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6 Fascinating Facts About Kalaripayattu, World’s Oldest Martial Arts Discipline

by Sarah Lobban

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It’s no secret that the martial arts have been around for some time. Of course, there are a few “modern” martial arts like Brazilian jiu-jitsu and Krav Maga, but the practice of recording a structured style, and passing the techniques down from masters to novices across generations, goes back centuries – and longer. 

You might be surprised to learn just how old the oldest known martial art is. Its name is kalaripayattu, meaning, literally, “art of the battlefield.” The art originated in southern India thousands of years ago. The first written reference to this style dates back to the 3rd century B.C. – around the same time the construction efforts started on the Great Wall of China.

Because of its ancient roots, kalaripayattu is sometimes known as the “mother of all martial arts.” This nickname is probably an exaggeration; however, if you look closely at most Asian arts, you’ll find traces of kalaripayattu there.

So, what is it exactly? Here are six fun trivia facts to boost your brain training:

1) Although many other martial arts are based off of kalaripayattu, no one knows what kalaripayattu was based on

statue of vishnu

Kung fu has the Shaolin monks; judo has Jigoro Kano, Shotokan karate has Gichin Funakoshi. If kalaripayattu ever had a singular human or group who spearheaded its development into a systemized art, that name has been lost to time. 

Credit for the creation of kalaripayattu sometimes goes to the Hindu god Vishnu. It makes sense that this discipline that was used by armies would be attributed to the deity charged with protecting the world.

2) Although kalaripayattu is ancient, it has only recently experienced a revival

indian fighter with knife held at the back

India was forced under colonial rule by England in the 1800s, and, unsurprisingly, the British forces didn’t really want a whole bunch of potential resistance fighters training in a wartime art. They confiscated weapons, killed those trained in kalaripayattu, and outlawed the practice of the art altogether.

Kalaripayattu survived thanks to a few practitioners the British purge had missed. For dozens of years, they taught in secret. Today, there are kalaripayattu schools all over India and the art is thriving.

3) One of the individuals responsible for the newfound popularity of kalaripayattu is a 70-plus-year-old woman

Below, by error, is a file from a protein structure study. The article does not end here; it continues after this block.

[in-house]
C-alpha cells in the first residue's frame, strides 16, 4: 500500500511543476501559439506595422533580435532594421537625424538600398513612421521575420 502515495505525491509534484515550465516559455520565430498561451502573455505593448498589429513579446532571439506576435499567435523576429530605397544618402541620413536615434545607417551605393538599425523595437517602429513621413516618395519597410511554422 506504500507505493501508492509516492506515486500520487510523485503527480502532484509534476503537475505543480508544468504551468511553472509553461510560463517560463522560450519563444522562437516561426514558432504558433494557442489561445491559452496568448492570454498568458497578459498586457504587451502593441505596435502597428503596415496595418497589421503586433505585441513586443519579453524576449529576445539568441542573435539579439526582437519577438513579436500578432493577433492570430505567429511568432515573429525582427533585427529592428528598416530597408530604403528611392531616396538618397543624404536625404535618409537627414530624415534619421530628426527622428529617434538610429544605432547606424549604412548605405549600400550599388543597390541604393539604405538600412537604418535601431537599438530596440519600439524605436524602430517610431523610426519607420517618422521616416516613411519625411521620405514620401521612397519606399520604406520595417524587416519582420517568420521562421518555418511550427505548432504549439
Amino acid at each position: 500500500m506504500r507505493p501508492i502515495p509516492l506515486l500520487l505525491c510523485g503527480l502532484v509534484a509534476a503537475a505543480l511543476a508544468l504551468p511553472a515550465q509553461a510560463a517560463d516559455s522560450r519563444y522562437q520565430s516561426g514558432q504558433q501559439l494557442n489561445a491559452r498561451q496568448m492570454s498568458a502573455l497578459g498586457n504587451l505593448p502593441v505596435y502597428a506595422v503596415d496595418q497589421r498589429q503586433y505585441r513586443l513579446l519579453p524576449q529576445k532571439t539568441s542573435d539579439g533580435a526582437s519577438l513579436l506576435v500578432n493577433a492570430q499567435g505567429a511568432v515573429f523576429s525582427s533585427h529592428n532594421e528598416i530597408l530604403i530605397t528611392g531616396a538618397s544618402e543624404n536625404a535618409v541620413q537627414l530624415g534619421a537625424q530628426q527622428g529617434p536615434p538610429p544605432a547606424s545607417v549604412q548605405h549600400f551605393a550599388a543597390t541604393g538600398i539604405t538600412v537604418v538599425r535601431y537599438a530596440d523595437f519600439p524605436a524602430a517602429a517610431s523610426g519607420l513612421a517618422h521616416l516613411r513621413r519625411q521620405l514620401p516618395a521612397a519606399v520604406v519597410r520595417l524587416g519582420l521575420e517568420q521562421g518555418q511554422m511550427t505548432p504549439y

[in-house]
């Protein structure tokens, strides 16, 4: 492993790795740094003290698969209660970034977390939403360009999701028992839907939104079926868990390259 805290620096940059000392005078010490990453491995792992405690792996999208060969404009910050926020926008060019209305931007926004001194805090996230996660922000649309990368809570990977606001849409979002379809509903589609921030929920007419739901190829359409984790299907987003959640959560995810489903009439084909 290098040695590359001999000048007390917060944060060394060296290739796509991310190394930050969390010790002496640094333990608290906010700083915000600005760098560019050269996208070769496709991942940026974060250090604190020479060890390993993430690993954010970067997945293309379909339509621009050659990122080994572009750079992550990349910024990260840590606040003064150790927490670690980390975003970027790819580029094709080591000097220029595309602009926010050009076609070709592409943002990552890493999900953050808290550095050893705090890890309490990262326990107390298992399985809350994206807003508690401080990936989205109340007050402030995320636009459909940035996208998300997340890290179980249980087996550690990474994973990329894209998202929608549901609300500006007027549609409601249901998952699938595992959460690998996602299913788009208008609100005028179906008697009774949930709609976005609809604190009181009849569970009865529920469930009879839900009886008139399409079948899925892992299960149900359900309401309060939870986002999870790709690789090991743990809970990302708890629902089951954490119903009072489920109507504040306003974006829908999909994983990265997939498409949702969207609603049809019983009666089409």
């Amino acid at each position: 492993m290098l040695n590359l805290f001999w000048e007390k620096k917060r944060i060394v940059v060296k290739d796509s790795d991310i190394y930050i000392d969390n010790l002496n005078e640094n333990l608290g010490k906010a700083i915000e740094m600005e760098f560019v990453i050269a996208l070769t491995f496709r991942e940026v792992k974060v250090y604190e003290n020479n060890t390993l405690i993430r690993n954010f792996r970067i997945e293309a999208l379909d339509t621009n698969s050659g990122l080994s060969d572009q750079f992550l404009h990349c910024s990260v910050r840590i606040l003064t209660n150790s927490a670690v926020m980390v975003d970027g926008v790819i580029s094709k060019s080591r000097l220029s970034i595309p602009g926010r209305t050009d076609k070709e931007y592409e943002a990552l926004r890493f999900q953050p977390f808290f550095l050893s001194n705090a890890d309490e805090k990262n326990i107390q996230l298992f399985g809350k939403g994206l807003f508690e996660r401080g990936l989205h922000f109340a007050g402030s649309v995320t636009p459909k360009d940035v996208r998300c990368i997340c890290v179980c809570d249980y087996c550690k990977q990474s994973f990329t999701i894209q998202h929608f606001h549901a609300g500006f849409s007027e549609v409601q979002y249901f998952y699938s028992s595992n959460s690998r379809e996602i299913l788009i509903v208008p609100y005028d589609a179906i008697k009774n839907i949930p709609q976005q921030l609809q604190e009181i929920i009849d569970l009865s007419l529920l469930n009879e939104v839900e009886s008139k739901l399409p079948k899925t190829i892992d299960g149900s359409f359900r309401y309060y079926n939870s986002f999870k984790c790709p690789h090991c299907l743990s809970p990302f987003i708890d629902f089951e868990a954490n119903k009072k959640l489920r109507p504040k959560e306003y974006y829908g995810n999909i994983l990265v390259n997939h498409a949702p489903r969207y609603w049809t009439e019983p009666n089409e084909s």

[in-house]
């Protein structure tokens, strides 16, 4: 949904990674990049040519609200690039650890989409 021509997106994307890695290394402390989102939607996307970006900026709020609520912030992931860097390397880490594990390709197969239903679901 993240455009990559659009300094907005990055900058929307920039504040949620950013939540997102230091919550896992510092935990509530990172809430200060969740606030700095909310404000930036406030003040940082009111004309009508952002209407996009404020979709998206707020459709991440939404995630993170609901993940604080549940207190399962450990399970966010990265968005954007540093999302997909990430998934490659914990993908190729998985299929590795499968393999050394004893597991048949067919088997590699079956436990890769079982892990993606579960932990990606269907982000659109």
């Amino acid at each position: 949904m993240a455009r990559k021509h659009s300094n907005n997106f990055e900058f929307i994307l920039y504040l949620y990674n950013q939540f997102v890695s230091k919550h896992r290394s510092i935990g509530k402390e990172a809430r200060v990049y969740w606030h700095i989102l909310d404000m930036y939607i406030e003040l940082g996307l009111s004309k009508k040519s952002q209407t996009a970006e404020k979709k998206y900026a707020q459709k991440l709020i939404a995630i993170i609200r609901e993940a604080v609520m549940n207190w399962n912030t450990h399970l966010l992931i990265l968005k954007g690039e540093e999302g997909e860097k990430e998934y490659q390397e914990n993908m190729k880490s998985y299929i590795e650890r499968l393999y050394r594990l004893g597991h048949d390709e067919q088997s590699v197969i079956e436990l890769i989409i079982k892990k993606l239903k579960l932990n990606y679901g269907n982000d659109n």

Meenakshi Raghavan began training in kalariyapattu at a young age and fell in love with the art. She’s a master of the sword and shield and regularly performs combat demonstrations across India against men half her age. She runs a kalaripayattu school with over a hundred students, passing the art on to the next generation.

4) It uses a variety of weapons

martial arts fighters with swords in the air

One of the primary weapons of kalaripayattu is a staff similar to the Japanese rokushakubo (usually abbreviated to ‘bo’) used in karate. The art also uses knives in training – and experiences practitioners will even train with live blades! Sharpened knives are used by the master against high-level students, with the master assuming the risks. The goal isn’t to hurt each other but to instill proper respect and wariness for weapons into the student.

Other weapons used by kalaripayattu include the urumi, or spring sword, which is unique to India. This long, flexible blade is wielded with whipping motions. As you might imagine, this is another masters-only weapon—since you have a good chance of whipping your own eye out with it!

5) There’s a huge emphasis placed on overall health and fitness

All martial arts promote health, of course, since they’re all forms of exercise, and most actively encourage a healthy lifestyle outside the dojo. But in kalaripayattu, health is a fully integrated aspect.

Masters of the art are often versed in traditional medicine as well. Getting massages for health and improved flexibility is a routine part of students’ training. Beginner students may even use daily massages to help acclimate them to the demands of training. Recently, the art itself has begun to be used as an alternative medicine.

6) Mastery of kalaripayattu means you’re also a talented acrobat

As deadly as kalaripayattu can be, it’s also an incredibly graceful art. Acrobatic rolls jump, and dives are used to evade both armed and unarmed attacks. You can also see some kalaripayattu moves reflected in the traditional dance styles of southern India, which is a further indication of its elegance. 

Would you like to learn more about the basics of martial arts? A training camp for beginners is the perfect place to get started, under the attentive guidance of a master. 

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